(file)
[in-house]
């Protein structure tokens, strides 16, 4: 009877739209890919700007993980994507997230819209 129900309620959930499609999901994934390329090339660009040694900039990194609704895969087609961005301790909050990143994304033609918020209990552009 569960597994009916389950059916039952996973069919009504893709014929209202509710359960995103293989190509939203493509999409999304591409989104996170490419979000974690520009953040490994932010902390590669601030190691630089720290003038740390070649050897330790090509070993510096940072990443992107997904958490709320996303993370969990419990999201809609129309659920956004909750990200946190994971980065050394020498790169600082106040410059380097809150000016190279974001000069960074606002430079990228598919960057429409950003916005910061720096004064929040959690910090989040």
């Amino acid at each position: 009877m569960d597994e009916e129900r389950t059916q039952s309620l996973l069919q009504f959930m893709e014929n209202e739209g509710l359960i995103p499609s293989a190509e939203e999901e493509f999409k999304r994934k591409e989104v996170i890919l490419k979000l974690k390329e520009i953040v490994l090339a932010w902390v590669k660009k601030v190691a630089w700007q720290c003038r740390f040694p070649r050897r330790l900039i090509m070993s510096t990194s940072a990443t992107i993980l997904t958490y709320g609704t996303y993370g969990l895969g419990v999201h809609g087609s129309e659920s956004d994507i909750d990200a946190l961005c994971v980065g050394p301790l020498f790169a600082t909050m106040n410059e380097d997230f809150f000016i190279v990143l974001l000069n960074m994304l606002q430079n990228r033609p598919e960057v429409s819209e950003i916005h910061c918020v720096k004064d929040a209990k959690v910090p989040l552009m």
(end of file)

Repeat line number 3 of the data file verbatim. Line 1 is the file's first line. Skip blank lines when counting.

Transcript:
């Amino acid at each position: 009877m569960d597994e009916e129900r389950t059916q039952s309620l996973l069919q009504f959930m893709e014929n209202e739209g509710l359960i995103p499609s293989a190509e939203e999901e493509f999409k999304r994934k591409e989104v996170i890919l490419k979000l974690k390329e520009i953040v490994l090339a932010w902390v590669k660009k601030v190691a630089w700007q720290c003038r740390f040694p070649r050897r330790l900039i090509m070993s510096t990194s940072a990443t992107i993980l997904t958490y709320g609704t996303y993370g969990l895969g419990v999201h809609g087609s129309e659920s956004d994507i909750d990200a946190l961005c994971v980065g050394p301790l020498f790169a600082t909050m106040n410059e380097d997230f809150f000016i190279v990143l974001l000069n960074m994304l606002q430079n990228r033609p598919e960057v429409s819209e950003i916005h910061c918020v720096k004064d929040a209990k959690v910090p989040l552009m």